• Volume 121, Issue 4

August 2012,   pages  855-1103

• Monitoring of Gangotri glacier using remote sensing and ground observations

In this study, Gangotri glacier was monitored using Indian Remote Sensing (IRS) LISS-III sensor data in combination with field collected snow-meteorological data for a period of seven years (2001–2008). An overall decreasing trend in the areal extent of seasonal snow cover area (SCA) was observed. An upward shifting trend of wet snow line was observed in the beginning of melt period, i.e., in May and dominant wet snow conditions were observed between May and October. Snow meteorological parameters collected in the Gangotri sub-basin suggest reduction in fresh snowfall amount during winter, increase in rainfall amount during summer, decrease in snowfall days, increase in rainfall days and rising trend of average temperature. The prevailing wet snow condition on glacier has caused scouring of slopes which led the excessive soil/debris deposition on the glacier surface. This was observed as one of the major factor for activating fast melting and affecting the glacier health significantly. Apart from climatic conditions, terrain factors were observed for changing the glacio-morphology. The significant changes on the glacier surface were observed in the regions of abrupt slope change. The above factors affecting the Gangotri glacier health were also validated using high resolution satellite imageries and field visit. A deglaciation of 6% in overall area of Gangotri glacier was observed between the years 1962 and 2006.

• Monsoon sensitivity to aerosol direct radiative forcing in the community atmosphere model

• An artificial neural network based fast radiative transfer model for simulating infrared sounder radiances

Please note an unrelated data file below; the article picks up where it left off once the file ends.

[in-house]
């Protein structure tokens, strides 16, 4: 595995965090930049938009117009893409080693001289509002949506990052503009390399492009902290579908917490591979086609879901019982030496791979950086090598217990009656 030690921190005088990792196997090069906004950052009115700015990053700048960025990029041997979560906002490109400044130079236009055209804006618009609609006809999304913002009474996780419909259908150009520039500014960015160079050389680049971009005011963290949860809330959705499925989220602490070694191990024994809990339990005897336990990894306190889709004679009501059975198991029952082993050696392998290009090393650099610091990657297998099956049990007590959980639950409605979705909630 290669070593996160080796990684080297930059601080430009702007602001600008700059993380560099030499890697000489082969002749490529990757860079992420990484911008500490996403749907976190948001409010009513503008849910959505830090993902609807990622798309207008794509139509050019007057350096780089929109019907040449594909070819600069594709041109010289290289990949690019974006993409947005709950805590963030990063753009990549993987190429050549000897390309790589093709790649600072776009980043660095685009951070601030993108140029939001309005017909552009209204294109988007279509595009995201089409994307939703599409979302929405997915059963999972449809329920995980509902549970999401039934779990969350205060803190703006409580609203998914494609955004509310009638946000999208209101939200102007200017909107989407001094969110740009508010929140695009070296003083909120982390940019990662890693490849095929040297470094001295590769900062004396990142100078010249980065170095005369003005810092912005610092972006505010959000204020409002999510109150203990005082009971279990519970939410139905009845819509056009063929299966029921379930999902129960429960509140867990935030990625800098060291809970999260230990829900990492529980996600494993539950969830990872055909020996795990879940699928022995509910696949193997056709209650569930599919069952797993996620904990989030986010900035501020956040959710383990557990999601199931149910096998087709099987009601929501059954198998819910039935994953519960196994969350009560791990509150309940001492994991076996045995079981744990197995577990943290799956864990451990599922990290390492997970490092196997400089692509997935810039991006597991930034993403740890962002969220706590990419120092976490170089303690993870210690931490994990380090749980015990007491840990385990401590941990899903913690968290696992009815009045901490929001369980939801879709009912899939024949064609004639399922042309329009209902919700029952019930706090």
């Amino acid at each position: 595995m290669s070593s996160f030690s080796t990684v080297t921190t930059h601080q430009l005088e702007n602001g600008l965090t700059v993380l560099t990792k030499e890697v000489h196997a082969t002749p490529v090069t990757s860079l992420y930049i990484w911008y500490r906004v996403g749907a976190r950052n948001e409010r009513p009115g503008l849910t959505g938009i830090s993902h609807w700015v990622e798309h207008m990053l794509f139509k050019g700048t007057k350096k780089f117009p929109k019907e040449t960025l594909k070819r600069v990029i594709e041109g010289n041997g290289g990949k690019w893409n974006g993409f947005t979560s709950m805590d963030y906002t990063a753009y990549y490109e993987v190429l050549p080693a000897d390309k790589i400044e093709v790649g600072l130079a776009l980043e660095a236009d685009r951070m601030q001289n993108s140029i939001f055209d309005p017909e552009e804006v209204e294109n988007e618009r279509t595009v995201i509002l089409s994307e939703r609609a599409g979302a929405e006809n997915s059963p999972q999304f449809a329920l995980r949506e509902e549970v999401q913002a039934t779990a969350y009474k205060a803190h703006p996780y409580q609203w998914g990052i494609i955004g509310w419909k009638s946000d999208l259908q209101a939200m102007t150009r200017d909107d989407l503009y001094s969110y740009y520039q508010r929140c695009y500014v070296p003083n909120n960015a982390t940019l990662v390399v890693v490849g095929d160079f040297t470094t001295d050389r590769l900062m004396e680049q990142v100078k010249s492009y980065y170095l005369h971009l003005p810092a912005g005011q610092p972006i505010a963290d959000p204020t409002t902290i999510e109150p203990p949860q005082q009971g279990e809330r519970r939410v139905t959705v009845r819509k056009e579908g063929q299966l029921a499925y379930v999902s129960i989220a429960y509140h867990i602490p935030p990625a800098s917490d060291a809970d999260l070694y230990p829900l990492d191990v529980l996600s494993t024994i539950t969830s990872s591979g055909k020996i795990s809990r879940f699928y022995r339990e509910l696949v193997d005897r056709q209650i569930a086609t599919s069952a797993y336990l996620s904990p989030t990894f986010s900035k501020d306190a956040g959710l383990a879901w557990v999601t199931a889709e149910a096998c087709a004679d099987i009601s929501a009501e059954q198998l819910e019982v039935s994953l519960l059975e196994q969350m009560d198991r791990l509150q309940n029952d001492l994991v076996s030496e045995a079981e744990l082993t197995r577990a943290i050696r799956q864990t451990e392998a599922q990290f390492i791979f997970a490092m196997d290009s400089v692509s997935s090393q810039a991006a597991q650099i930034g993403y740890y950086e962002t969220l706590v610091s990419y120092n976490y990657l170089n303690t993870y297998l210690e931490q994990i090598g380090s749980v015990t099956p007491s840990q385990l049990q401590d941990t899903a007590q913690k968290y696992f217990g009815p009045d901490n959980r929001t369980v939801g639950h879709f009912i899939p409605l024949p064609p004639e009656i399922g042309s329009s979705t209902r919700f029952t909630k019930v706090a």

The first step in developing any algorithm to retrieve the atmospheric temperature and humidity parameters at various pressure levels is the simulation of the top of the atmosphere radiances that can be measured by the satellite. This study reports the results of radiative transfer simulations for the multichannel infrared sounder of the proposed Indian satellite INSAT-3D due to be launched shortly. Here, the widely used community software k Compressed Atmospheric Radiative Transfer Algorithm (kCARTA) is employed for performing the radiative transfer simulations. Though well established and benchmarked, kCARTA is a line-by-line solver and hence takes enormous computational time and effort for simulating the multispectral radiances for a given atmospheric scene. This necessitates the development of a much faster and at the same time, equally accurate RT model that can drive a real-time retrieval algorithm. In the present study, a fast radiative transfer model using neural networks is proposed to simulate radiances corresponding to the wavenumbers of INSAT-3D. Realistic atmospheric temperature and humidity profiles have been used for training the network. Spectral response functions of GOES-13, a satellite similar in construction, purpose and design and already in use are used. The fast RT model is able to simulate the radiances for 1200 profiles in 18 ms for a 15-channel GOES profile, with a correlation coefficient of over 99%. Finally, the robustness of the model is tested using additional synthetic profiles generated using empirical orthogonal functions (EOF).